I was able to experience the two minutes of silence that echoed from Westminster to Trafalgar Square.

And I was able to see for myself the sea of poppies adorning the breast of every single person in attendance who braved the cold and the rain to show their gratitude--to those both living and dead--for the lessons they have taught in places such as Flanders Fields.

Tuesday, November 10, 2009

Things that Hitler and I have in common

This is where I go to school:

It's called the Senate House and its massive space is mostly consumed by the renowned Senate House Library, as well as the administrative offices of the University of London.

Construction on the building was completed in 1937 and since then Senate House has enjoyed quite a variety of footnotes in both world history and popular culture.
  • The foyer was a shooting location for the films Spy Game and Batman Begins, representing a courtroom and the lobby of CIA headquarters, respectively.
  • The exterior is used as the set for Bertie Wooster's New York apartment building in the Wooster and Jeeves television series.
  • The imposing art deco facade was the inspiration for the Ministry of Truth building in George Orwell's 1984. (In an ironic twist, Senate House actually served as the headquarters for the Ministry of Information during WWII.)
  • There is a persistent rumor that Adolf Hitler ordered Senate House to be spared by the Luftwaffe as he planned to use it for the Nazi headquarters in the UK after the success of Operation Sealion.

So basically I'm having the time of my life where Hitler would have felt at home, which feels just a little bit wrong.

Then again, the Fuhrer also felt right at home with all things from his authentic Vaterland and we don't hold that against German Chocolate Cake...

Tuesday, November 03, 2009

O.K.! (L-A-H-O-M-A)

So probably the only thing Oklahoma and London have in common is the Laurence Olivier Award Hugh Jackman won for playing Curly in the West End.

But wouldn't you be busting out "Oh, What a Beautiful Mornin'" if this is the first thing you saw when you opened your window?

Because that's what I did.
And I'm Oklahoma-O.K. with that even if this is technically Westminster.

Wednesday, October 28, 2009

one bottle o' pop, two bottle o' pop

Despite being a red-blooded American, I've adjusted to the metric system quite well. Besides being familiar with two liters of soda, I can make rough conversions in my head from mile to kilometer, and from ounce to gram, etc. On a semi-related note, I can even handle thinking about the weather in degrees Celsius and the day in military time.

But, when ordering a four-pack of tupperware on in order to turn leftovers into subsequent meals for the week, I failed to make the conversion. When I saw the containers were 5x7x3, I naturally assumed the dimensions were in inches.

But when I opened the box, I saw this:

At least now I have a waterproof case for each of the library cards I've gotten since coming here...

Tuesday, October 20, 2009

I think I tripped on reality...

So I'm pretty sure someone slipped a Mickey into my drink this past weekend because things sure got fuzzy for a while there. Horizon tilted, faces morphed and changed, colors swam in and out of focus, music was loud and jarring, and nothing made any sense. I think I was high.


I might have seen this:

It's a toss-up.

Tuesday, October 13, 2009

“Love and a cough cannot be hid.” -George Herbert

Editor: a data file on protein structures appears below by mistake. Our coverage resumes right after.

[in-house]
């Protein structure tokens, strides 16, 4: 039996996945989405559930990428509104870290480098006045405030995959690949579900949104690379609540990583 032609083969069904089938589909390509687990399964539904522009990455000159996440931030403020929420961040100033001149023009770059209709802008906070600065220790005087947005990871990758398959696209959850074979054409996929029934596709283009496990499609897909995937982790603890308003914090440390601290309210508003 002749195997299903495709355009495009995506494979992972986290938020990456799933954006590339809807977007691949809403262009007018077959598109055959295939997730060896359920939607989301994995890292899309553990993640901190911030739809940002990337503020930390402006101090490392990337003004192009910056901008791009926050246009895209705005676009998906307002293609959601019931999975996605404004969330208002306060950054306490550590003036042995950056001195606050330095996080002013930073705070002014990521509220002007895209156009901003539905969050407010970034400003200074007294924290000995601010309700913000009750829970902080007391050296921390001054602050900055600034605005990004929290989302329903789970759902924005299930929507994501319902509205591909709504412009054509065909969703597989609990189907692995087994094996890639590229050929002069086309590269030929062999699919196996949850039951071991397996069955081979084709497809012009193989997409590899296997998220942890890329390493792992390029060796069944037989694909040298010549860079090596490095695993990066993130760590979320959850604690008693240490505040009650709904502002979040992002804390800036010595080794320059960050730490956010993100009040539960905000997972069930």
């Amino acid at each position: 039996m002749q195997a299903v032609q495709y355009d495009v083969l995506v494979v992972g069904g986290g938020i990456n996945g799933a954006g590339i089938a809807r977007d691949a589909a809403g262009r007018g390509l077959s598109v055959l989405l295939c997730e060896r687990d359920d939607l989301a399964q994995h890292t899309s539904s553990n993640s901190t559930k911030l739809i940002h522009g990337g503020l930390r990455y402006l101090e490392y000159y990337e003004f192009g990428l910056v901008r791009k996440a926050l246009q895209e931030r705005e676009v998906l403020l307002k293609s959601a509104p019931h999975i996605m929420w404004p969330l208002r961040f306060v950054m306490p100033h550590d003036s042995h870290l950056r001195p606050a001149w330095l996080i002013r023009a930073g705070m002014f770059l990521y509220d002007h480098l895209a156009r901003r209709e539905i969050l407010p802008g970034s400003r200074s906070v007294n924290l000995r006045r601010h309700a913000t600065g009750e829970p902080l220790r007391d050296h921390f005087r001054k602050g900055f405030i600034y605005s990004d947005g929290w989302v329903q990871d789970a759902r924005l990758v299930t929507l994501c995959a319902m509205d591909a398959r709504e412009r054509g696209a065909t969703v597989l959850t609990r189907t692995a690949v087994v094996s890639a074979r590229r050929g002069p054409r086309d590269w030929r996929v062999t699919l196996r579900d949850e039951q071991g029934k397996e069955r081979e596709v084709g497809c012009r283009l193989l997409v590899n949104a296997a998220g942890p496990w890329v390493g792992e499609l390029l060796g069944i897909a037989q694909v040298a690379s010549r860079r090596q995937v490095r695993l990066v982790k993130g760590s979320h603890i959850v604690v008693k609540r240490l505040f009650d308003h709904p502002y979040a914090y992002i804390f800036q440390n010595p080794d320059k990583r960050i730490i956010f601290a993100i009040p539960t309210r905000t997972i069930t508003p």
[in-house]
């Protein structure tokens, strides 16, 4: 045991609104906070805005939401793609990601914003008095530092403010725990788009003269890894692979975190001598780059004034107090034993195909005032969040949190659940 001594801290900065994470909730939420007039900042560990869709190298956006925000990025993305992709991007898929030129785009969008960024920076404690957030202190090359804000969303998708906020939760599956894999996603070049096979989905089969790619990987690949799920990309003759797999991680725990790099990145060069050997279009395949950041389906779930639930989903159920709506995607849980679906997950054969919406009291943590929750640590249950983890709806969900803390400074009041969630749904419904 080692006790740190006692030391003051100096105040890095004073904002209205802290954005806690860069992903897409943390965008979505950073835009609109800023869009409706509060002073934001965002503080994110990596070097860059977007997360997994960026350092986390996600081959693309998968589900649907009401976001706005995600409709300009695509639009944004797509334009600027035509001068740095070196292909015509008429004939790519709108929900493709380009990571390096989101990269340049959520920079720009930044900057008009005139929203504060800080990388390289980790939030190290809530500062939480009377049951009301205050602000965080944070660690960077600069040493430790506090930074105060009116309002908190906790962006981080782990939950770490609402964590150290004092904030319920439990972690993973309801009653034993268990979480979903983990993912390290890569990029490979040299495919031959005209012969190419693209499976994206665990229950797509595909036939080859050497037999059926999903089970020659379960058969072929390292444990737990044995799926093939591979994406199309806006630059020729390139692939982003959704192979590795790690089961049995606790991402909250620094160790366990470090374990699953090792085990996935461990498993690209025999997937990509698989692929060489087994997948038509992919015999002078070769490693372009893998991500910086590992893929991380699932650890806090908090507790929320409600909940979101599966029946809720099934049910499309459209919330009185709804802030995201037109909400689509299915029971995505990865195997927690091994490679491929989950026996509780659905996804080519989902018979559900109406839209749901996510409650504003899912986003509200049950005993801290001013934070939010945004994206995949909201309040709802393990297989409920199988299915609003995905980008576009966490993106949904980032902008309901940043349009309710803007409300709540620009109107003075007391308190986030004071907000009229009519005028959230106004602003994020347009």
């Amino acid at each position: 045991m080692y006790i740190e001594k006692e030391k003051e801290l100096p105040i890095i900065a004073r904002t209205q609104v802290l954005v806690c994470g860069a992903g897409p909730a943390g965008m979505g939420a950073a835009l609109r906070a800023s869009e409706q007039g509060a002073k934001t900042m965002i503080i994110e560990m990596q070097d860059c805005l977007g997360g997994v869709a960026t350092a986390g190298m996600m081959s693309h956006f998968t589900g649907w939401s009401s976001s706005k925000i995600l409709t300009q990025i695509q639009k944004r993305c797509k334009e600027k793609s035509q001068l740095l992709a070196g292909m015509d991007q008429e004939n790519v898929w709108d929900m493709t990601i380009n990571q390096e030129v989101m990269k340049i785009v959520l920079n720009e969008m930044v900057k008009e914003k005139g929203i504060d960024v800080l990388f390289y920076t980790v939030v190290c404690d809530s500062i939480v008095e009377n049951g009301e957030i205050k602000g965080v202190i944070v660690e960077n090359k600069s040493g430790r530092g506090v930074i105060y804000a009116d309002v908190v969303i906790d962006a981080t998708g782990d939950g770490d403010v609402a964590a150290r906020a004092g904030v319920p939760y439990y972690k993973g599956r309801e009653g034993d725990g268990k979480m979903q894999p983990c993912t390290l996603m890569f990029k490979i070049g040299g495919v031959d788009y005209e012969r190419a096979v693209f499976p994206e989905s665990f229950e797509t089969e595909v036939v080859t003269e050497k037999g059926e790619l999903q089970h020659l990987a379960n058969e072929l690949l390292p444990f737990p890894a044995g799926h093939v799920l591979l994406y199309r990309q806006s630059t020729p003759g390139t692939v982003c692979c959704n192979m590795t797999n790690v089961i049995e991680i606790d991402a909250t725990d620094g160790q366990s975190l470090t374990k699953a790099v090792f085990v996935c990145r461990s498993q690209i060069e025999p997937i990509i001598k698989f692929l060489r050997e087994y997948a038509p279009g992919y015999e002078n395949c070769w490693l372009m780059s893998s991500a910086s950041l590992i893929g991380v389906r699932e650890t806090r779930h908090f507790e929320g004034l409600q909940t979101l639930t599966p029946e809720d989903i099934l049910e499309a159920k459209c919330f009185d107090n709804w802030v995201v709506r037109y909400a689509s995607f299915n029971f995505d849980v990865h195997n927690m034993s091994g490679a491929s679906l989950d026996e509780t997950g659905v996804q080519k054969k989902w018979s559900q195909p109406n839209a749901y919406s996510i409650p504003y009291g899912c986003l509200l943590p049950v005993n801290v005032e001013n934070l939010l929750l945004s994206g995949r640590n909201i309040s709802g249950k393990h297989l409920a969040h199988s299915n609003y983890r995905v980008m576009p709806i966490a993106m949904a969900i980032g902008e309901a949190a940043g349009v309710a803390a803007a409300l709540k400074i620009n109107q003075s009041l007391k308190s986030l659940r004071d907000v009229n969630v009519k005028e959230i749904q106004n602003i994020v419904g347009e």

It was bound to happen sooner or later.

Between walking through the buildup of pollutants one expects to find in a big city,

breathing the trapped air circulating and recirculating in the tube stations,

and forgetting to shut my windows before bed when half the building chain smokes through most of the night on the sidewalk outside, (Albeit five stories down but inexplicably upwind from my apartment.)

I've developed a bit of a sore throat and a cough.

Throat Coat herbal tea from Traditional Medicinals (which I had the foresight to bring with me) took care of the first part, and a trip to the chemist will hopefully take care of the second as I returned with this:

They also sell a formula for "chesty" coughs should things go south. But with an adjective like "tickly", one can't help but feel a little better right away.
I only love.

Wednesday, October 07, 2009

I think I'm falling for you

Last Sunday, I packed a lunch and in between conference sessions I walked over to Hyde Park to have a picnic here:


I cannot wait for the rest of the leaves to turn.

Thursday, October 01, 2009

once more unto the breach

I don't think anyone could have been more surprised than I was when the plane's wheels touched down at Gatwick. My surprise was threefold:
  1. It was the best landing I've ever experienced. The rubber kissed the tarmac so softly I swear it didn't make a sound. And if I hadn't had a window seat I wouldn't even have realize we'd landed.
  2. I was about ten seconds away from having to apply for an Atlanta driver's license. Remember that one time when I complained about qualifying for Texas citizenship? Yeah, that was Club Med compared to this pond hop.
  3. As I took the Gatwick Express into the city, I had to keep pinching myself that I was really back in the Motherland. Coming back for more than a brief visit had always been a fuzzy hypothetical, so it took me awhile to believe my bleary, sleep-deprived eyes.

Since I've had a few days to settle in, I've run the gamut of emotions, but one thing remains constant: It was the right thing to come here. Everywhere I go, I'm constantly accompanied by a sense of peace and 'rightness' that puts a bounce in my step and a smile on my face.

So, please Mind the Gap in posts as I've been settling in. Next stop: Awesomeness.


Tuesday, September 22, 2009

The best laid plans...

or should I say worst late planes?